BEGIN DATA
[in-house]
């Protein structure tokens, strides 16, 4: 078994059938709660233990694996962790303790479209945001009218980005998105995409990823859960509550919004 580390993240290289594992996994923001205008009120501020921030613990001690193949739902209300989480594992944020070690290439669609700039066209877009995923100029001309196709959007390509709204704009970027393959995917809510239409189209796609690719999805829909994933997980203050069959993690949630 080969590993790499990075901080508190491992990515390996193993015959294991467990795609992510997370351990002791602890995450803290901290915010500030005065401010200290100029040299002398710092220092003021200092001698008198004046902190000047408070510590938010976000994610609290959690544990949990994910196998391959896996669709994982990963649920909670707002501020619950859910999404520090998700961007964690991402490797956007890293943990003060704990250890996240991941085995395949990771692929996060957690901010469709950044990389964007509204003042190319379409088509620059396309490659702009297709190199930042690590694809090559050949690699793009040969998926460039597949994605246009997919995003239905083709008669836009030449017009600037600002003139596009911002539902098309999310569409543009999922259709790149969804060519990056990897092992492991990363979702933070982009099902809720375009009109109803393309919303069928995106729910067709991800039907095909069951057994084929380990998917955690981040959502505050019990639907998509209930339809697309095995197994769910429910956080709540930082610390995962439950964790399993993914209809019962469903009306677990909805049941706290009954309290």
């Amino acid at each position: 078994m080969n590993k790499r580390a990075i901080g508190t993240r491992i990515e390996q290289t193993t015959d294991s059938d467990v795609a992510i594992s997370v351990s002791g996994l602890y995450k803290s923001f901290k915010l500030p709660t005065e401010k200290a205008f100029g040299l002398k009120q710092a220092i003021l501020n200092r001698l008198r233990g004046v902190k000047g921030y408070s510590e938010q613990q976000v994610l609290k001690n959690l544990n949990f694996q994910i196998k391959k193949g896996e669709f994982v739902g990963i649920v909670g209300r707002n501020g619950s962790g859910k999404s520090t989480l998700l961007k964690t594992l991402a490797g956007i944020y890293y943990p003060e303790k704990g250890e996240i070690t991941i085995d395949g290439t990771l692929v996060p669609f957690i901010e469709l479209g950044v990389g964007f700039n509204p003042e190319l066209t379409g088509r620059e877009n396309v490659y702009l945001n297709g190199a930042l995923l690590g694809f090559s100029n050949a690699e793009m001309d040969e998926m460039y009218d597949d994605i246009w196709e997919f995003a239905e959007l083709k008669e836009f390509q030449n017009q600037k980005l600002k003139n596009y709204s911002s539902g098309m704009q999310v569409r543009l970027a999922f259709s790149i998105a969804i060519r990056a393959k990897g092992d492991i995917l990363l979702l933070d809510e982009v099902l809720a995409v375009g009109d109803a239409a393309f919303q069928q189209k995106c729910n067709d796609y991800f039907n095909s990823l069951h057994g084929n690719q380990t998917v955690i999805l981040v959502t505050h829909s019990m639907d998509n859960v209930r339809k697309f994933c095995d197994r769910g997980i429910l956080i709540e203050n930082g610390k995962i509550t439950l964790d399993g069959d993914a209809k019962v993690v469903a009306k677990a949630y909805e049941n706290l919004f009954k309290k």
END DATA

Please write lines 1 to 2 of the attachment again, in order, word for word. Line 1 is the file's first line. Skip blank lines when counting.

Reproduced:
[in-house]
């Protein structure tokens, strides 16, 4: 078994059938709660233990694996962790303790479209945001009218980005998105995409990823859960509550919004 580390993240290289594992996994923001205008009120501020921030613990001690193949739902209300989480594992944020070690290439669609700039066209877009995923100029001309196709959007390509709204704009970027393959995917809510239409189209796609690719999805829909994933997980203050069959993690949630 080969590993790499990075901080508190491992990515390996193993015959294991467990795609992510997370351990002791602890995450803290901290915010500030005065401010200290100029040299002398710092220092003021200092001698008198004046902190000047408070510590938010976000994610609290959690544990949990994910196998391959896996669709994982990963649920909670707002501020619950859910999404520090998700961007964690991402490797956007890293943990003060704990250890996240991941085995395949990771692929996060957690901010469709950044990389964007509204003042190319379409088509620059396309490659702009297709190199930042690590694809090559050949690699793009040969998926460039597949994605246009997919995003239905083709008669836009030449017009600037600002003139596009911002539902098309999310569409543009999922259709790149969804060519990056990897092992492991990363979702933070982009099902809720375009009109109803393309919303069928995106729910067709991800039907095909069951057994084929380990998917955690981040959502505050019990639907998509209930339809697309095995197994769910429910956080709540930082610390995962439950964790399993993914209809019962469903009306677990909805049941706290009954309290």